Olfactory Reference Syndrome
Olfactory reference syndrome (ORS) is a psychiatric disorder. The term was first created in 1971 by neurologist William Pryse-Phillips. There have been many reported cases of ORS around the world, and several cases were reported in the literature between 1891 and 1966. People who have this disorder have an irrational and extreme fear, believing that they are producing a foul, unpleasant, and offensive odor. People with ORS believe that others around them can smell the odor and sometimes they may think that they themselves can smell the odor too. They may believe that they smell natural body smells, such as anal, vaginal, or overall body odor or a nonbody odor, such as a chemical odor. Patients feel ashamed and embarrassed, which can cause a great amount of distress and behavioral change. ORS can significantly impair a person’s life. Many times people affected with ORS will stop working and will not be involved in social situations, because they wish to avoid the embarrassment they think they will experience. ORS can also have an effect on a person’s academic life and relationships. A recent study showed that of patients with ORS who experienced symptoms, 74 percent avoided social circumstances and 47 percent avoided job-related, academic, or other significant activities (Feusner et al., 2010). People with ORS may also become depressed and may have suicidal feelings and/or actions. Furthermore, a study by Pryse-Phillips that included 26 patients reported that 43 percent experienced suicidal thoughts or actions. During their follow-up period, which is believed to have been approximately one to two years, 5.6 percent of the patients committed suicide (Feusner et al., 2010). People with ORS many times will construe others’ actions as a reaction to their alleged body odor. Actions such as scratching the face, sneezing, turning away, or making comments can be misunderstood. Patients with ORS will usually perform certain characteristic repetitive behaviors. These include smelling/checking themselves; taking many unneeded showers; attempting to disguise the smell; changing their clothes often; using an excessive amount of deodorant, cologne, or perfumes; asking others around them for reassurance that they do not smell; avoiding public locations; and going to the doctor multiple times about their odor.
Classification and Diagnosis
ORS has not been defined as its own category in the Diagnostic and Statistical Manual of Mental Disorders (DSM). There are several different psychological disorders that ORS can resemble. These psychological disorders include social anxiety disorder (SAD), avoidant personality disorder (APD), Taijin Kyofusho (TKS), body dysmorphic disorder (BDD), hypochondriasis, obsessive compulsive disorder (OCD), major depression and social withdrawal, and psychotic disorders such as schizophrenia or delusional disorder. There are also general medical conditions such as skin conditions and infections that could be causing the odor. These medical conditions must be ruled out before making an ORS diagnosis. It is believed that ORS and BDD are closely related and that BDD would probably come closest to an ORS diagnosis. BDD is the condition of imagining one’s body is somehow deformed in appearance. However, there are data demonstrating that individuals with BDD also have obsessions regarding odor. The diagnosis of ORS can be difficult. This is mostly because ORS does not have its own classification, and there are no specific diagnostic criteria. Many people with ORS are never properly diagnosed. Often, they will receive no diagnosis or will receive an incorrect diagnosis.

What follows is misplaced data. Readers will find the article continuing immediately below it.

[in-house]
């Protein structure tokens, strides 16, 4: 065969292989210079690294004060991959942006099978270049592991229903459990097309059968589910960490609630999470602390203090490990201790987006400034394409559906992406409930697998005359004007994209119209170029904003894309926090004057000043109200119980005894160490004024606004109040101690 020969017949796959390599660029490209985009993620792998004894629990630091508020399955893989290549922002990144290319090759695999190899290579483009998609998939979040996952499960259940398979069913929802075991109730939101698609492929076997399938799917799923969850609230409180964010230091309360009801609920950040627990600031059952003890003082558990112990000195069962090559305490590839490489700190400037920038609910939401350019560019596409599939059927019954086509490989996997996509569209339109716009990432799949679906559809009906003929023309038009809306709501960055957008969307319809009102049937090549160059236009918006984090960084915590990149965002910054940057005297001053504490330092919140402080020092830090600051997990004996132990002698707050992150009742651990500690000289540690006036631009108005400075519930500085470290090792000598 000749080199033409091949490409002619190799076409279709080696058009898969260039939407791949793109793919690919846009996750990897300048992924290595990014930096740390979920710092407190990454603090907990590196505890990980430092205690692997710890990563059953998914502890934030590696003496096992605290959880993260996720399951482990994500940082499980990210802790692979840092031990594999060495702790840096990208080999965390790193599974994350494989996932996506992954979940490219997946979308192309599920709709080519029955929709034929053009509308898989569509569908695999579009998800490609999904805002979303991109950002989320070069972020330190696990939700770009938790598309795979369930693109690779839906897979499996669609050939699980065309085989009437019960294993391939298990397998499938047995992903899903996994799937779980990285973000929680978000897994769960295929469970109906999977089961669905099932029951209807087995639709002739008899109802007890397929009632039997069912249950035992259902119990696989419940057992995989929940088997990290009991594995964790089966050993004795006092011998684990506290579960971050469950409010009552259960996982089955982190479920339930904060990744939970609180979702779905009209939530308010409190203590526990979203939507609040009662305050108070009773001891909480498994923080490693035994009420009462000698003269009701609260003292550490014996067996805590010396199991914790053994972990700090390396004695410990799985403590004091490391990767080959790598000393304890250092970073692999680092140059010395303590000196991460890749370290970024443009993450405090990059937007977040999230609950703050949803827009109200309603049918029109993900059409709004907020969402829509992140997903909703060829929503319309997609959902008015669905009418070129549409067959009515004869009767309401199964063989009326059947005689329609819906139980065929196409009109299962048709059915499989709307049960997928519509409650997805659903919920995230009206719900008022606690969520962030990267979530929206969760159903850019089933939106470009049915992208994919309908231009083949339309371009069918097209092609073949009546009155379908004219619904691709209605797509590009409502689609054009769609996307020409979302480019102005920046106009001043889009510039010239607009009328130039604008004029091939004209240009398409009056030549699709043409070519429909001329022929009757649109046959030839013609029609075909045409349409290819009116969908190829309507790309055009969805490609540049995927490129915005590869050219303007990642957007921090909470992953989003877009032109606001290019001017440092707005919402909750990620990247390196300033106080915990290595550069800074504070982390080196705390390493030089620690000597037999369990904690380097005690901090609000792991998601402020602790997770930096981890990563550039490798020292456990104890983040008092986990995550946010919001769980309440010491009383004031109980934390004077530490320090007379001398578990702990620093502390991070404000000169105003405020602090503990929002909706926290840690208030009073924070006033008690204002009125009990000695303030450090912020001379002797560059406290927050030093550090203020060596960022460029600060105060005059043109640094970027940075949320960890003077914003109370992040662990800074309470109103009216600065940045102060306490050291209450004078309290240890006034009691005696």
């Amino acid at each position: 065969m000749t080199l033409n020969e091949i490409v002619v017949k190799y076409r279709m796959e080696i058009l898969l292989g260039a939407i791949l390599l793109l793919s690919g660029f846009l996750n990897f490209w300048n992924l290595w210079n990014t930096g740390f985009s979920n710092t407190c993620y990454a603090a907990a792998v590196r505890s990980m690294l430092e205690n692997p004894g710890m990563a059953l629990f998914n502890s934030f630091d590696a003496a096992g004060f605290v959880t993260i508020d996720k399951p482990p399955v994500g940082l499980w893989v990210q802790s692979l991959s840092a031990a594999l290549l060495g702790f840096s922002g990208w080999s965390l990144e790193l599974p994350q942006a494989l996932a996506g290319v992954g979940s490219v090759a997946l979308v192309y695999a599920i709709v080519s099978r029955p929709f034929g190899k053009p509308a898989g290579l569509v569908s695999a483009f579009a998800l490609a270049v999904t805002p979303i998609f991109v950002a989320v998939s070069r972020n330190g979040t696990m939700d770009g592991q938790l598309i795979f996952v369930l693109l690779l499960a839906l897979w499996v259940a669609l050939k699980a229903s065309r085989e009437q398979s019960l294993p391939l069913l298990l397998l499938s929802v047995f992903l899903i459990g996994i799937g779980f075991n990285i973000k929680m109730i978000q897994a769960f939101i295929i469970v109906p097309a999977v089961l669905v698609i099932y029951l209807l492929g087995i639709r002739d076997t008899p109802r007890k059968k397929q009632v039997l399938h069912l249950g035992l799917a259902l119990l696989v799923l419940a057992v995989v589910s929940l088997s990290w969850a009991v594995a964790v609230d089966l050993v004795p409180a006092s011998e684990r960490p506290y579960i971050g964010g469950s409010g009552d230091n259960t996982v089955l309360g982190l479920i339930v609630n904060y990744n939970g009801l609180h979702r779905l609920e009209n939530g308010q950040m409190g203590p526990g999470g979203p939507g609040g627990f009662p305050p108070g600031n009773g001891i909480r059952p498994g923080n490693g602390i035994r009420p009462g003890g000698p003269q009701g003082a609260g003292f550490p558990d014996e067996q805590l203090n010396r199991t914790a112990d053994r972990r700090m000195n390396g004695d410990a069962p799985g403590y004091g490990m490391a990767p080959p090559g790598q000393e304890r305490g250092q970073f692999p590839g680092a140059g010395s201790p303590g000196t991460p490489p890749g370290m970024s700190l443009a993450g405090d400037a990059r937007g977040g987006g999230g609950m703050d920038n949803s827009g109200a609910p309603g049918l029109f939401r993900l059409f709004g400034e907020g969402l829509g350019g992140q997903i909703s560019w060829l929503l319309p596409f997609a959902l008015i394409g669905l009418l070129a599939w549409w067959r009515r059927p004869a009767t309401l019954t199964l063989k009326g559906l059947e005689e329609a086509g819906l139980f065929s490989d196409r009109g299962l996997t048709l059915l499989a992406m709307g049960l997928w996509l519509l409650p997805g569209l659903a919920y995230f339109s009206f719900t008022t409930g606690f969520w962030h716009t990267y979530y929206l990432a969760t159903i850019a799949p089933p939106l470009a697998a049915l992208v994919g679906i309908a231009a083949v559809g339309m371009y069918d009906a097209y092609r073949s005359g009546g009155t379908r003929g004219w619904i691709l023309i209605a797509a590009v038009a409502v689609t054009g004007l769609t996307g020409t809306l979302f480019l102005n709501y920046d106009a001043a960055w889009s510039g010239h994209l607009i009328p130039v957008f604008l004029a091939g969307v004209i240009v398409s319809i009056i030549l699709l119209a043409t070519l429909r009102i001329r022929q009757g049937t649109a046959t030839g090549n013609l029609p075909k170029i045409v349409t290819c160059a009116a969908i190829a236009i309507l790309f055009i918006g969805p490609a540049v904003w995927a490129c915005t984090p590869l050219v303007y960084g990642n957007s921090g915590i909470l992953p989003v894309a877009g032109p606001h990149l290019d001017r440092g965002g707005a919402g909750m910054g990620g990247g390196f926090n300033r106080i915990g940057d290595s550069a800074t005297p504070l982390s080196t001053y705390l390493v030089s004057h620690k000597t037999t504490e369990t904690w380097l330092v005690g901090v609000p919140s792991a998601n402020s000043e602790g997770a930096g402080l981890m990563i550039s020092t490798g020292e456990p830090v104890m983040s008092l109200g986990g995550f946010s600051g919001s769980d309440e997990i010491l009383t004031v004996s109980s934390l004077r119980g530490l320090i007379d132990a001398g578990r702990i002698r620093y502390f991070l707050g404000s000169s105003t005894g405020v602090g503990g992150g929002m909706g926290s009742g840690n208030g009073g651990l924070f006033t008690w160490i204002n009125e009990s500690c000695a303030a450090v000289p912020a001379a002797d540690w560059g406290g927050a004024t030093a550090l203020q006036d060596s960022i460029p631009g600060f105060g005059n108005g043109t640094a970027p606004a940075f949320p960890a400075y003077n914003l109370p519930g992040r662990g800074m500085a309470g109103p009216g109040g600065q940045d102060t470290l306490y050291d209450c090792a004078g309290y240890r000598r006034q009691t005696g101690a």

The treatment for ORS uses many of the same techniques and treatments that are used to treat other related disorders such as OCD. Most treatments focus on cognitive behavioral intervention, using cognitive behavioral therapy (CBT) methods. Types of CBT methods include exposure and response prevention (ERP), imaginal exposure, cognitive restructuring, and mindfulness-based cognitive behavioral therapy. Cognitive restructuring can lessen the frequency and extent of the obsession. In exposure and response prevention, patients are exposed to situations they would normally avoid, while not being allowed to use their normal behaviors related to their perceived odor such as checking the odor or trying to get rid of it. In imaginal exposure, prerecorded videos are used to allow the patients to be exposed to experiences and situations that they are fearful of and imagine. In mindfulness-based CBT, the aim is to get the patient to be more willing to experience the fears, feelings, and urges without using any obsessive repetitive behaviors such as asking for reassurance. Some medications can also be used to treat ORS. These include antidepressants, specifically a type known as selective serotonin reuptake inhibitors (SSRIs), and antipsychotic drugs.
There are limited data and research regarding ORS, thus further research is warranted. Research should focus on developing specific diagnostic criteria and also deciding if ORS should have its own classification or if it should be classified under another disorder.
See also: Dysosmia; Odor Intensity Scale; Odor Threshold; Olfactory System
Feusner, Jamie D., Katharine A. Phillips, & Dan J. Stein. (2010). Olfactory reference syndrome: Issues for DSM-V. Depression and Anxiety, 27(6), 592—599. Retrieved from http://www.dsm5.org/Research/Documents/Feusner_ORS.pdf
Houston OCD Program. (2016). Olfactory reference syndrome. Retrieved from http://houstonocdprogram.org/olfactory-reference-syndrome/
Lochner, Christine, & Dan J. Stein. (2003). Olfactory reference syndrome: Diagnostic criteria and differential diagnosis. Journal of Post-Graduate Medicine, 49(4), 328—331.